Miss Shirley’s, the popular lunch and breakfast spot in Roland Park, the Inner Harbor and Annapolis, is jumping on the food truck bandwagon June 1. This comes as surprising news, given the latest dust-ups between local food trucks and city officials. But the foodies at Miss Shirley’s remain undaunted. “We decided to venture into having a food truck because we believe we have a unique concept and there is a strong following now in Baltimore of food trucks,” says Jen McIllwain, marketing manager for Miss Shirley’s. More power to ‘em. Bring those sweet potato fries to the masses! (BTW, become a fan of Miss Shirley’s on Facebook and get a coupon for free sweet potato fries!)
The food truck craze started in Los Angeles right after the recession hit when two enterprising, young, experienced chefs, newly unemployed, put their heads together to whip up their gourmet treats, pack them on trucks and serve to office workers during the day and club kids and bar patrons late at night, all at budget prices. Truck location was revealed each day on Twitter and Facebook.
The fad was a hit and soon took hold in New York, Portland, Washington, D.C. and others. Baltimore’s Kooper’s Chowhound Burger Wagon is in its second year. Gypsy Queens started late last year and Souper Freak in March, to name a few.
It would be great if this national trend took hold in Baltimore, but we are entering into the fray in the aftermath of other cities and the progression goes something like this: Act I – Great chefs with little money take their show on the road and gain a following. Act II – Restaurants call foul with the lack of regulation and oversight of these upstarts and urge to have them stopped. Act III – Local legislators get involved and push-back on the truck scene, making it tough for the little guy to hang in there.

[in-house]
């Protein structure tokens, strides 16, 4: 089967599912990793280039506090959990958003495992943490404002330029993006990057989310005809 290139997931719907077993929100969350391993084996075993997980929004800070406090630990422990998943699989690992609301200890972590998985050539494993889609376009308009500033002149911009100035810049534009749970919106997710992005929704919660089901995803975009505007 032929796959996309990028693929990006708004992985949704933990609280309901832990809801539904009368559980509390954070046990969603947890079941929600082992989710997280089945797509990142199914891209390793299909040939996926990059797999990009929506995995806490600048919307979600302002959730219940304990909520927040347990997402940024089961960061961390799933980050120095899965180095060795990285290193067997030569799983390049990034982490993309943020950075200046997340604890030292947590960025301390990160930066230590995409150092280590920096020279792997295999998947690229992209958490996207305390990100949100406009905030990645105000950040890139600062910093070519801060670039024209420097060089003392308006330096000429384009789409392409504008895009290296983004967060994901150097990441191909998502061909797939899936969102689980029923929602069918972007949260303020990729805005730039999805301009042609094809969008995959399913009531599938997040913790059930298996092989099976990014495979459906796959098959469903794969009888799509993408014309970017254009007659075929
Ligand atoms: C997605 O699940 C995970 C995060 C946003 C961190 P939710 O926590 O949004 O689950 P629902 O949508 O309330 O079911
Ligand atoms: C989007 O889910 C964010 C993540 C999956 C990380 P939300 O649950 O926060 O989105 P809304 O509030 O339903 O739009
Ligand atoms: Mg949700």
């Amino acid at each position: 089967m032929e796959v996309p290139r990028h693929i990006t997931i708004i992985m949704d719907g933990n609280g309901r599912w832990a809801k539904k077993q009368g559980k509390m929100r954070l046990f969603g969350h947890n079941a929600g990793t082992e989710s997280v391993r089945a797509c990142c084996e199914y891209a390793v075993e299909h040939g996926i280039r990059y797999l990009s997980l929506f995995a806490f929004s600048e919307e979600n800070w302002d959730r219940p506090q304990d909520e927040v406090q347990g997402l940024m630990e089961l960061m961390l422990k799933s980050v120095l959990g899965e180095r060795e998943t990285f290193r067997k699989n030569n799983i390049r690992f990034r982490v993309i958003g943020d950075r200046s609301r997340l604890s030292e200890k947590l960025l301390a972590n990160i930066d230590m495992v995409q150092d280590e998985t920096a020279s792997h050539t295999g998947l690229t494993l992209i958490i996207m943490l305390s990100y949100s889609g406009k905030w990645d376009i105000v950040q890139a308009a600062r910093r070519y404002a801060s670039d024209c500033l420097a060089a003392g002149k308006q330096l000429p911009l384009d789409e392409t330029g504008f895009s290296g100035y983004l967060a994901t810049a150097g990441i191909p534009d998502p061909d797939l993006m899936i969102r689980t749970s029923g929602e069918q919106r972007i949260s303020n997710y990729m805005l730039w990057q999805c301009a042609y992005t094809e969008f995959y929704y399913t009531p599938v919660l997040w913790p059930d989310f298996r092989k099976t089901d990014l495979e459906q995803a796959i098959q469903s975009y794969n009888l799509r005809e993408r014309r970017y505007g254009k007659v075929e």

We are already seeing the beginning of Act II with city officials barring trucks from parking within 300 feet of restaurants and more regulation. For its part, Miss Shirley’s is playing it smart by using private lots when traveling with goodies in the city and will also park its truck in the food truck-friendly county.
The city’s Street Vendors Board will try to resolve these issues when it meets on June 1. That’s the day Miss Shirley’s starts its truck engine. Maybe it should try to win the board over with some of those sweet potato fries.
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